As the title suggests overnight market activity resembled more of a bloodbath than an orderly market. US indices were hit hard with the Dow Jones and S&P falling 5.55 and 6.66% respectively as market participants questioned the repercussions of the first ever cut to the US long-term debt rating. On Friday ratings agency Standard & Poor's made the unprecedented step of downgrading US debt from triple-A to double-A+, citing increasing political risk and the rising debt burden.
The US dollar has continued to show its safe haven credentials recording gains against most major counterparts with exception to Japanese Yen and Swiss despite the threat of intervention. Ironically, the bid for safety has also seen a flight to US treasuries with 10 yr yields now down 0.24% to 2.32% - Gold also continues to forge new all-time highs with price action currently trading at $1,722 a troy ounce.
Commodity bloc currencies have been the hardest hit with the Aussie dollar taking a 2.4 percent hit for the week against the greenback - only to be outdone by the Kiwi which is now trading 2.7 percent lower than Friday's close. The biggest losses across commodity currencies were recorded against the perceived safety Swiss franc with the local unit losing near 4 percent on week with losses against the Japanese Yen not too far behind.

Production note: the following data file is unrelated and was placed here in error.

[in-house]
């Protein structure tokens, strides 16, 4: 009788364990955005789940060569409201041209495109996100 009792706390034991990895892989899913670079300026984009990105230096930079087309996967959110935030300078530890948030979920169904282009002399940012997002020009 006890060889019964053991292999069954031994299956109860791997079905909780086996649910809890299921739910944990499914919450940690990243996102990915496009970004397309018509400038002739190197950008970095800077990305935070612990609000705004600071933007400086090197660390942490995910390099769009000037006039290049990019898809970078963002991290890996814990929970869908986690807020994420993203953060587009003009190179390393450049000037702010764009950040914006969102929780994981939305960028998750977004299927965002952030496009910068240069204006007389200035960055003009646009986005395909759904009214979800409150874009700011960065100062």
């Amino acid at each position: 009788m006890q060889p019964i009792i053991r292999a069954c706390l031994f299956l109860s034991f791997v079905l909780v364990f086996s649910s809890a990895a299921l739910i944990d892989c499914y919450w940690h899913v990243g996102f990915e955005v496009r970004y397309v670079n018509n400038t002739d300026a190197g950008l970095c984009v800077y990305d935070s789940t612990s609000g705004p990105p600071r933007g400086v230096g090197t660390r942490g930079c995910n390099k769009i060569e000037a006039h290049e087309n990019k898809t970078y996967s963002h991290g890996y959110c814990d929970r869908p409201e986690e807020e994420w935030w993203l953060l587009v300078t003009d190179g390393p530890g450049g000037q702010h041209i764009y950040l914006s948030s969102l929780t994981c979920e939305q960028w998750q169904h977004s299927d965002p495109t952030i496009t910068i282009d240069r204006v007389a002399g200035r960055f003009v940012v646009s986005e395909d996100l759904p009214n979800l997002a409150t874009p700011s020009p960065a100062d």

In the last 24 hours the Aussie dollar has carved through the downside of various support points and is now sitting convincing below the 200 day MA which implies bearish momentum. From here there are a hybrid of themes that will guide the Aussie dollars fortunes, clearly we're on the back foot with any corrective behaviour at points of support quickly met with impressive selling. The local unit will no doubt be highly reactive to the host of data coming out of China this afternoon with CPI, retail sales and industrial production due for release. We're expecting the next major support level to come at USD parity. At the time of writing the Aussie dollar is buying 101.4 US cents.
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